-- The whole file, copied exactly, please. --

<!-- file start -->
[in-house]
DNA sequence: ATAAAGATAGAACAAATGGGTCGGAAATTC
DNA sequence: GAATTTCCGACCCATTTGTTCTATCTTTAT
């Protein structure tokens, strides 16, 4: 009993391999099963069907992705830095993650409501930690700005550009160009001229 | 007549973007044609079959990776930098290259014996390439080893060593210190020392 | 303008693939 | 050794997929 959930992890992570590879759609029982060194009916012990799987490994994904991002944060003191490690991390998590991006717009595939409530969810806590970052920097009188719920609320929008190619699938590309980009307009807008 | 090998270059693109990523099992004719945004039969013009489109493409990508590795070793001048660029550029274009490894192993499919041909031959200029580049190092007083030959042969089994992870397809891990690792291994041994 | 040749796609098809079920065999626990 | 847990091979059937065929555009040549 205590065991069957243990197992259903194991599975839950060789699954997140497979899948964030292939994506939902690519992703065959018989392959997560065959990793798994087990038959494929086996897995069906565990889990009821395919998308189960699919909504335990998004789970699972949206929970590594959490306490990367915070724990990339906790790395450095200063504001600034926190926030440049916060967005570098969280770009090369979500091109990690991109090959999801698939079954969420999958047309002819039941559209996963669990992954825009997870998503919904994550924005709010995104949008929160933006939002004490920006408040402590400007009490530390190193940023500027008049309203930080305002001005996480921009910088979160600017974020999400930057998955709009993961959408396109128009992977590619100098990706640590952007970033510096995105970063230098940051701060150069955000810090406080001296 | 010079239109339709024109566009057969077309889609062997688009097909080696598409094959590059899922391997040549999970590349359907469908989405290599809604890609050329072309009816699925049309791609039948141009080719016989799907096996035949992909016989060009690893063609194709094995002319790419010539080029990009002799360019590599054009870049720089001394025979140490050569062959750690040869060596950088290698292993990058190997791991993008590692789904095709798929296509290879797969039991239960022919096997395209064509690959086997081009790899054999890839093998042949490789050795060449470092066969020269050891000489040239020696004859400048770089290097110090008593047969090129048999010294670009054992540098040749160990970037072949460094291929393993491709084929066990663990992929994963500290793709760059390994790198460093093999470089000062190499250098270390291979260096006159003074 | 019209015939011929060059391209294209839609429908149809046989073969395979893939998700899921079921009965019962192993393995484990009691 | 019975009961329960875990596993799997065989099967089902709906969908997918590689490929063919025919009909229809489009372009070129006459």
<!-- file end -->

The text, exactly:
[in-house]
DNA sequence: ATAAAGATAGAACAAATGGGTCGGAAATTC
DNA sequence: GAATTTCCGACCCATTTGTTCTATCTTTAT
């Protein structure tokens, strides 16, 4: 009993391999099963069907992705830095993650409501930690700005550009160009001229 | 007549973007044609079959990776930098290259014996390439080893060593210190020392 | 303008693939 | 050794997929 959930992890992570590879759609029982060194009916012990799987490994994904991002944060003191490690991390998590991006717009595939409530969810806590970052920097009188719920609320929008190619699938590309980009307009807008 | 090998270059693109990523099992004719945004039969013009489109493409990508590795070793001048660029550029274009490894192993499919041909031959200029580049190092007083030959042969089994992870397809891990690792291994041994 | 040749796609098809079920065999626990 | 847990091979059937065929555009040549 205590065991069957243990197992259903194991599975839950060789699954997140497979899948964030292939994506939902690519992703065959018989392959997560065959990793798994087990038959494929086996897995069906565990889990009821395919998308189960699919909504335990998004789970699972949206929970590594959490306490990367915070724990990339906790790395450095200063504001600034926190926030440049916060967005570098969280770009090369979500091109990690991109090959999801698939079954969420999958047309002819039941559209996963669990992954825009997870998503919904994550924005709010995104949008929160933006939002004490920006408040402590400007009490530390190193940023500027008049309203930080305002001005996480921009910088979160600017974020999400930057998955709009993961959408396109128009992977590619100098990706640590952007970033510096995105970063230098940051701060150069955000810090406080001296 | 010079239109339709024109566009057969077309889609062997688009097909080696598409094959590059899922391997040549999970590349359907469908989405290599809604890609050329072309009816699925049309791609039948141009080719016989799907096996035949992909016989060009690893063609194709094995002319790419010539080029990009002799360019590599054009870049720089001394025979140490050569062959750690040869060596950088290698292993990058190997791991993008590692789904095709798929296509290879797969039991239960022919096997395209064509690959086997081009790899054999890839093998042949490789050795060449470092066969020269050891000489040239020696004859400048770089290097110090008593047969090129048999010294670009054992540098040749160990970037072949460094291929393993491709084929066990663990992929994963500290793709760059390994790198460093093999470089000062190499250098270390291979260096006159003074 | 019209015939011929060059391209294209839609429908149809046989073969395979893939998700899921079921009965019962192993393995484990009691 | 019975009961329960875990596993799997065989099967089902709906969908997918590689490929063919025919009909229809489009372009070129006459």